Our MYP’s have initiated the same programme and are considering service ideas to integrate our primary boarders more holistically into residential life. As such, they are discovering different avenues where they can add value to our campus through more activities, engagement and mindfulness. All of which are important attributes and character strengths to learn at their age. One successful initiative is our Diploma mentoring programme which has been entirely student led and driven. Many of our D1 and D2 students are now studying in our MYP dorms each evening, modelling correct study techniques, answering questions and mentoring their peers. Modeste has added her thoughts below:
‘I am Modeste from Rwanda, and I am a D2 student at UWCEA Moshi campus. From the experience, I got in the International Baccalaureate diploma program (IBDP) I found self-management skills to be very essential to success. However, this is not something you can wake up and start doing, but it is achieved through practicing it. This is the reason why I got the idea of starting a service. In this program, Diploma students spend their quiet time quietly and focus on their school works in both girls’ and boys’ MYP residence houses from 7:45 pm to 9:00 pm, in addition, if any MYP student is struggling with homework, he/she can ask the diploma students on duty for help. The mission of this program is to help MYP students to learn how to use their quiet time smartly and efficiently. We believe that this program will assist them to be prepared for the diploma program in the coming years. So far Thirty diploma students have signed for this program. We will finish our first week doing this program this Sunday, it has been an exciting experience!’
Simon Johnson – Head of Residential Life
Our annual Sports Weekend ended on a good note on Sunday. Our students performed extremely well in all of the events we entered in. Most of all, the teamwork and fair play exhibited by all participants is something that we can all be proud of.
The final detailed results can be found here. Congratulations to all the participants and staff who helped run the event.
Semester 1 sports celebration
Our semester 1 sports celebration is an opportunity for us to celebrate the sporting achievements of our students. The event is scheduled for this Tuesday (see poster.) Activities will be cancelled on Tuesday to enable students to attend the event.
Sports and Activities Coordinator
Now that Sports Weekend is done, some normality can return to campus and we can reflect on the great Level 2 Plains trip and the Level 3 Peaks trip to Mt Hanang. Both trips were very successful with the Moshi Campus students leading the way in physical ability and camp etiquette. All reports were of committed, helpful and wonderful students on both trips.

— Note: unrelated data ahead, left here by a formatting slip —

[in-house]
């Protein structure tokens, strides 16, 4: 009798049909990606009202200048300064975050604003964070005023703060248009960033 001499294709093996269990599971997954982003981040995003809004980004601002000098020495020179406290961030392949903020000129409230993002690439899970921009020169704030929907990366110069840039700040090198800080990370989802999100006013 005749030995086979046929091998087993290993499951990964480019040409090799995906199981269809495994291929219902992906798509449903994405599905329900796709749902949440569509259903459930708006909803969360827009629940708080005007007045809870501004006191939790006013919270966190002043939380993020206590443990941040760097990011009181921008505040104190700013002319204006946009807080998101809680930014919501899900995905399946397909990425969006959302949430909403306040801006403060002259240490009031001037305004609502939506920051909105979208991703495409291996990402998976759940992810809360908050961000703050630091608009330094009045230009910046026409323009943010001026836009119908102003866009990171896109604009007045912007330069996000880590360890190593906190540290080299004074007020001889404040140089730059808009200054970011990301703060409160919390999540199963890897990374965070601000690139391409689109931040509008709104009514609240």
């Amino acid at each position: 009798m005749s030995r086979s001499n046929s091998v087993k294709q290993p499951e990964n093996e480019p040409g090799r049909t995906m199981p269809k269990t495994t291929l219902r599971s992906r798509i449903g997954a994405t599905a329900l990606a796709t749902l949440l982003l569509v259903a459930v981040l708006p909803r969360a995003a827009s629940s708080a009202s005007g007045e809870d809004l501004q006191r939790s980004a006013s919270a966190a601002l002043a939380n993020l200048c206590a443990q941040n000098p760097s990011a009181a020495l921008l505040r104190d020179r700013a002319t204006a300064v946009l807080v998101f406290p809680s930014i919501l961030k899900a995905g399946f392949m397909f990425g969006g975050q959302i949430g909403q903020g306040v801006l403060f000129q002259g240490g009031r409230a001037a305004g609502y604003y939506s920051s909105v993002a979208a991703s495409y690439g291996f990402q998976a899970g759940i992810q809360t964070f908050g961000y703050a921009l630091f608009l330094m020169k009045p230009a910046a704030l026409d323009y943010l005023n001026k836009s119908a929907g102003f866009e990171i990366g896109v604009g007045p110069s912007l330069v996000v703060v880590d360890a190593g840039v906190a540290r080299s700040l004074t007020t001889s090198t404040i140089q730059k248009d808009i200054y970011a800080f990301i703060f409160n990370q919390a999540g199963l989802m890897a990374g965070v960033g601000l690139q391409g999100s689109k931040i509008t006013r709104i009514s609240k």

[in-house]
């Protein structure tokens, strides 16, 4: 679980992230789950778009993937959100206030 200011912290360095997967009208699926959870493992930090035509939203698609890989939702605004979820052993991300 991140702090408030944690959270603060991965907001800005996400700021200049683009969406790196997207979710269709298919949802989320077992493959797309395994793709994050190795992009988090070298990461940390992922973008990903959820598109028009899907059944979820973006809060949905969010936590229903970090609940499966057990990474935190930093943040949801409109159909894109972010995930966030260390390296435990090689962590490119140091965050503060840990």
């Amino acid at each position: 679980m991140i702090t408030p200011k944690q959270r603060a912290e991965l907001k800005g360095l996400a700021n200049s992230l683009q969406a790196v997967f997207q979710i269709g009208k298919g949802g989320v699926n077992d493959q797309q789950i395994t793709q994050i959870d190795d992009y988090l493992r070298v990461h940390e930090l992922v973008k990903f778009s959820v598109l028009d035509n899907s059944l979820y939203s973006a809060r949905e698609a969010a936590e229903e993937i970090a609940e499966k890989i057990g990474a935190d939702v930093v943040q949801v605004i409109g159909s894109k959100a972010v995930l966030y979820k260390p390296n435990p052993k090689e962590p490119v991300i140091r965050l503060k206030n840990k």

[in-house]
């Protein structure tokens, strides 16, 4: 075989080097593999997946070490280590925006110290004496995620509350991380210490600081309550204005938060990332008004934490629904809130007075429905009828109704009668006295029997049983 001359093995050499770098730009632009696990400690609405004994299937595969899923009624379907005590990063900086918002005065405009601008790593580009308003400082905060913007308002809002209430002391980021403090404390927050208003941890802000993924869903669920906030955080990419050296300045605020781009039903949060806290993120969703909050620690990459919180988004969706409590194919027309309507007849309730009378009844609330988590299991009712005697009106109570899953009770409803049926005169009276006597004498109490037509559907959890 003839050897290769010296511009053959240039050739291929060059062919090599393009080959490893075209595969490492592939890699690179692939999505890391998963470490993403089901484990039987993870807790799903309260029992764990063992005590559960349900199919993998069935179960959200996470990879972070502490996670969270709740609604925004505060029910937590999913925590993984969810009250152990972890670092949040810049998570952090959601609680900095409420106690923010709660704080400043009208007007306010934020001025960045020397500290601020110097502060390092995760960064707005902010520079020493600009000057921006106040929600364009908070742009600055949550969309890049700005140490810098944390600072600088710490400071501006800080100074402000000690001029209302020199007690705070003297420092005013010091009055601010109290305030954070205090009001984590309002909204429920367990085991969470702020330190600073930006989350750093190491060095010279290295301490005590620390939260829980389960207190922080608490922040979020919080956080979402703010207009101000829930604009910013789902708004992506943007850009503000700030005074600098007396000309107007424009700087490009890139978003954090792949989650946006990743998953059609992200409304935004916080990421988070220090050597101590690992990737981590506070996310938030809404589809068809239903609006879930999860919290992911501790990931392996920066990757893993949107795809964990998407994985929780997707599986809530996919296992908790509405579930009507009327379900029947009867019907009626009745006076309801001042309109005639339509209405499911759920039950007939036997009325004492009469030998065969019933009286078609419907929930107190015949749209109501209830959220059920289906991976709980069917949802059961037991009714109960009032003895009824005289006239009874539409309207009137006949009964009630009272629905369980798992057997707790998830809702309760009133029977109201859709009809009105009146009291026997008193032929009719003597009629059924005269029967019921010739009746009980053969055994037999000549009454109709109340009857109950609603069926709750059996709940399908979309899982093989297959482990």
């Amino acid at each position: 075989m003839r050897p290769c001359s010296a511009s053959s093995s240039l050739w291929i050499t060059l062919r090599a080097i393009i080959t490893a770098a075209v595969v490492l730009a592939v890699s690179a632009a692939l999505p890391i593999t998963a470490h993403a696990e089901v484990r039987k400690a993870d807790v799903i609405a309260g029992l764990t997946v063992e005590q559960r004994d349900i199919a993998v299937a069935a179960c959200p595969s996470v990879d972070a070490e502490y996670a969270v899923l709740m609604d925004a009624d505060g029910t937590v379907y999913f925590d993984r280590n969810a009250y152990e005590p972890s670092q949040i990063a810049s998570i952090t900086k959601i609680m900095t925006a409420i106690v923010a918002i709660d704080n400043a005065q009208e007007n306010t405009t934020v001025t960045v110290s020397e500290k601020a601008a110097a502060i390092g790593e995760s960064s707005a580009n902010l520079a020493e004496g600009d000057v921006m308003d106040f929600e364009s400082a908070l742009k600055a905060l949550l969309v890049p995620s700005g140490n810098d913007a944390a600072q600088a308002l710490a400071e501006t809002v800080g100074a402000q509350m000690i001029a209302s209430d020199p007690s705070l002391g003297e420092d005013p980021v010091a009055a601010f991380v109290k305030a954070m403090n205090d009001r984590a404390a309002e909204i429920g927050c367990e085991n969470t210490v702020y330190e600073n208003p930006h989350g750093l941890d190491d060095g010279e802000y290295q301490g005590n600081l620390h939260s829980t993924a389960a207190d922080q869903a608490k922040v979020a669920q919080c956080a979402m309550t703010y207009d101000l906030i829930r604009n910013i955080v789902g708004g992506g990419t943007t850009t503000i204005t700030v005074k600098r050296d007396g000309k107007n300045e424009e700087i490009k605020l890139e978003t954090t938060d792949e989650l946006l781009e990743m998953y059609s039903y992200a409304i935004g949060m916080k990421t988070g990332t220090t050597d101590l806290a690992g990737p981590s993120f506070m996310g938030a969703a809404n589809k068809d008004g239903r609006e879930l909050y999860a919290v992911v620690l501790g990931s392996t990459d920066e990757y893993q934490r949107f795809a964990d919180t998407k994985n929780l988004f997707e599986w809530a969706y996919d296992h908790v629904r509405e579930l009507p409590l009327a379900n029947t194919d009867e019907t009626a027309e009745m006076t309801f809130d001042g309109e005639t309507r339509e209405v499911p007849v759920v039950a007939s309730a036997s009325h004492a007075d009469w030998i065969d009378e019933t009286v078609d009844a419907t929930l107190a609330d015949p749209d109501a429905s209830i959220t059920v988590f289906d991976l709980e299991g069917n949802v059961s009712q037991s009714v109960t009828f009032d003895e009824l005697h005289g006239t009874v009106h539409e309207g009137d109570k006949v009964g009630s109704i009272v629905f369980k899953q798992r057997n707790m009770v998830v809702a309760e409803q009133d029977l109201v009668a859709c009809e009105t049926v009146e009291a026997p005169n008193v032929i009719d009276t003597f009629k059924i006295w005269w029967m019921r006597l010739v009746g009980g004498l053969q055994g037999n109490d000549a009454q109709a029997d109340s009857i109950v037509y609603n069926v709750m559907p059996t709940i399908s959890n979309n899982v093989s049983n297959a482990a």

Here is what one of our D1s had to say about Hanang.
27 Diploma students set off from Moshi last Thursday to climb the 3420m high Mt Hanang in the Manyara region.
We slept Thursday night, at the Arusha campus and set off on Friday morning at 6am to Katesh. It was a long drive but a stop off at the salt lakes with a view of Hanang from behind definitely made it worth it. Some of us tried the salt which left a bad taste, but the surroundings of flamingos and stretching plains up to the base of the mountain were so refreshing, you soon forgot. We camped that night at the base of the mountain with hyenas howling throughout the night. There was a bonfire under the stars, but it was an early night for an early start the next morning. We packed up our tents and began the hike at 7am on Saturday.
The walk was steep and by midday the sun was incredibly hot. Plenty of water and sunscreen was needed. The last few hours were gruelling, and relieved is an understatement for how all of us were feeling when we reached the campsite at 3000m. We camped on a ridge with sweeping views over the surrounding landscape but by nightfall a strong wind had come up. Not that it stopped Mr Johnston and I from watching the rugby match (Ireland-29 New Zealand 20 for the record). We rose early the following morning to watch the sunrise as we summited Hanang. It was spectacular, the world below became nothing but white cloud. It is something none of us will soon forget. But after this weekend, I’m not sure I have ever come down a mountain as quick. We were all so dirty and tired and we were all dying to go home at this point. The 7 hour bus ride showed this, with every student curled up asleep on top of one another. It truly was a great trip and although I’m still not sure I’ve caught up on sleep, roll on Level 4.
Note: We have postponed the cycle level 2 trip due to the busy schedule and tiredness of most students and staff after an action-packed semester. This trip will be run in January.
Keep an eye out, the sign ups for next semester will come out soon. Please discuss with your parents/students before registering for any trips. The new cancelation policy will also be sent out with the sign up document please read it carefully.
Robin Marsh – Experiential Learning Coordinator
As the semester is drawing to a close, we have a couple of events which will be the highlight of the quarter.
On Monday the 29th, there will be a whole school assembly at 10:30am in Karibu Hall. Primary will be performing a song and a few children will be sharing their highlight of the year.
On Friday, there will be two events happening. The first one is not to be missed! At 7:40am, we will be having the PYP sharing assembly where every child will be involved in some presentations from EC all the way to P6.